push

Ever since I started taking my anti-seizure medication, it has had a huge effect on my mood and my overall energy levels throughout the day. It makes me much more inclined to feel exhausted and irritable. My dosage has fluctuated many times, which has made it even harder to adjust to these big life changes.

Anti-seizure medications, in general, are known to cause depression, anxiety, and suicidal thoughts, amongst other serious side effects. I’ll never forget the first week that I started taking my medication, just one pill every morning. I was a whole new person, and not in a good way. I was angry, anxious, and depleted of all energy. It took me a few months to adjust and begin to feel normal again.

Once I finally felt like I had everything under control, it was determined that I would have to undergo shoulder surgery to correct the labrum tear that I suffered during my first seizure. The surgery was to repair my right shoulder, which is my dominant side. It became difficult to do the simplest things: write, type, shower, get dressed, you name it. It was the first surgery I had ever gotten, and the sling I had to wear for five weeks served as a constant reminder of how incapable I was. I, once again, was newly angry about what had happened to me and felt completely out of my element.

Once I was out of my sling and well into physical therapy, I started to feel like myself again. I felt that way for a few weeks and things started to be okay. Two months after my surgery, I suffered a second grand mal seizure.

When I was first diagnosed in October, I knew I had epilepsy, but from what the doctors were telling me, my case was so mild that it was likely I would never have another seizure for the rest of my life. I was very satisfied with that answer. Because of that, it was easy to think of myself as an exception. The lucky one. I was in denial. I told myself that my epilepsy didn’t really count.

So, you can probably imagine my frustration after the second seizure. It hit me much harder than the first. The second one meant I was truly sick. My condition was real, and it was something that was going to affect my life from then on. It wasn’t going anywhere. That’s when I really began to accept what was happening to me.

Due to that, my medication dosage was increased to two pills each day. After continued myoclonic seizures, my medication was increased again to three, then to four, five, and finally six earlier this summer. Six pills is the maximum dosage of the medication I was prescribed.

It was the hardest few months of my life. I truly have never felt lower than I did at that point. Each medication increase not only left me feeling incredibly frustrated, but more and more sick. I became so depressed and exhausted, I struggled to make it through the day. I counted the minutes because I just wanted each one to be over. I wanted to fast forward to a time when I would feel like myself again, but I never knew when that was going to be.

Now that I have been on the same dosage for a little while, I feel a lot better. I have, for the most part, become much more comfortable with my daily routine and less afraid of the things that used to terrify me. I have become used to the idea that I have epilepsy. It is a part of me now that I have learned to accept and even embrace.

I worked hard to get here. I went to doctors for weeks on end. Sometimes, it still feels like if I’m not in a doctor’s office, I’m on the phone with one. Instead of being angry, I am seeking answers. I became involved in the process. I began researching. That is acceptance.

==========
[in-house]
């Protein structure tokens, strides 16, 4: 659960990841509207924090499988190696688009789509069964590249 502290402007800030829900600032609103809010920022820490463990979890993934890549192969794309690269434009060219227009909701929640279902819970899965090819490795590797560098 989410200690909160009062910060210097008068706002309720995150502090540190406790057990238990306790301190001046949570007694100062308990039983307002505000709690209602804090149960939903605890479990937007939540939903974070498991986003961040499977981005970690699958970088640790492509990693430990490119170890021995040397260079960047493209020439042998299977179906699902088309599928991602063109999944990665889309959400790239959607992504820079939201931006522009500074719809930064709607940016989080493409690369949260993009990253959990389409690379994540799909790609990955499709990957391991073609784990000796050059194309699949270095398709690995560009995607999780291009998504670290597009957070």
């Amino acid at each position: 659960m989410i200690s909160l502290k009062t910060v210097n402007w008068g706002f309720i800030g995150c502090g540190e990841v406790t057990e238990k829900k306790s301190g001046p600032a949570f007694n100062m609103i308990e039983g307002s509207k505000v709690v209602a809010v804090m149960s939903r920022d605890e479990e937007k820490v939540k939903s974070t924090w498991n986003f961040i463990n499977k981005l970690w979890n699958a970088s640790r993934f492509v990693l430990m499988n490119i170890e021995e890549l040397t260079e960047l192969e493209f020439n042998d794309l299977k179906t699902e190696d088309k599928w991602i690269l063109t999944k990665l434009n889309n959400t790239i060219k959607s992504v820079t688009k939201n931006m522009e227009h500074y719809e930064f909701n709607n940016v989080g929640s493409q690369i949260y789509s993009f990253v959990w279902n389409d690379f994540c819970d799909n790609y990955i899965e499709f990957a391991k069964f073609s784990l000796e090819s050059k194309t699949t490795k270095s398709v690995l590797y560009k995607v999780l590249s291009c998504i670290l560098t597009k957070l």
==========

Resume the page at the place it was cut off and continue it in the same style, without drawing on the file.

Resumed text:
The biggest thing that I learned from this year is that I am capable of pushing through. It has felt like a sick game. Every single time I felt like I was ready to get back up after being knocked down, something else came along and made me feel like it would be impossible.

There is triumph in getting through the hardest days. It’s easy to give up, to surrender yourself and your sanity to what you are going through. Life will beat you if you let it. It will kick you around and knock you over. But if you are able to get up every morning and do everything you can to work against that pain, that’s all anyone can ever expect from you.

No matter how unimaginably painful things get, know that you are capable of pushing. You don’t need to be happy all the time. You’re not expected to constantly be positive. All you need to do is keep going. Keep doing what you can to get through. It will pass. Things will get brighter. I promise.

5 thoughts on “push

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  1. And always remember you are not alone!! When ever you feel down, always pick up the phone and call someone!! Your family is your #1 support!!

    Love, Coleen

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  2. Wow you are so incredibly strong! I love the part where you said ” It will pass. Things will get brighter.” At the moment it can seem like the pain is never-ending, but it does pass. Thank you so much for sharing your journey with us!

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  3. I, too, have been recently diagnosed with epilepsy and can certainly relate to the frustration as well as the denial. In fact, I was in denial even after multiple seizures. It was only after the last one, where I ended up hitting a bookshelf, splitting my head open, and chipping three of my teeth, that I finally agreed to start taking medication. Things are looking up, though, and the medication does seem to be helping. Thank you for sharing your experiences and inspiring others.

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    1. It is a disease like no other, and it can feel so impossible to understand. It’s so great to connect with others who have similar experiences though! I’m so glad the medication is working for you 😊

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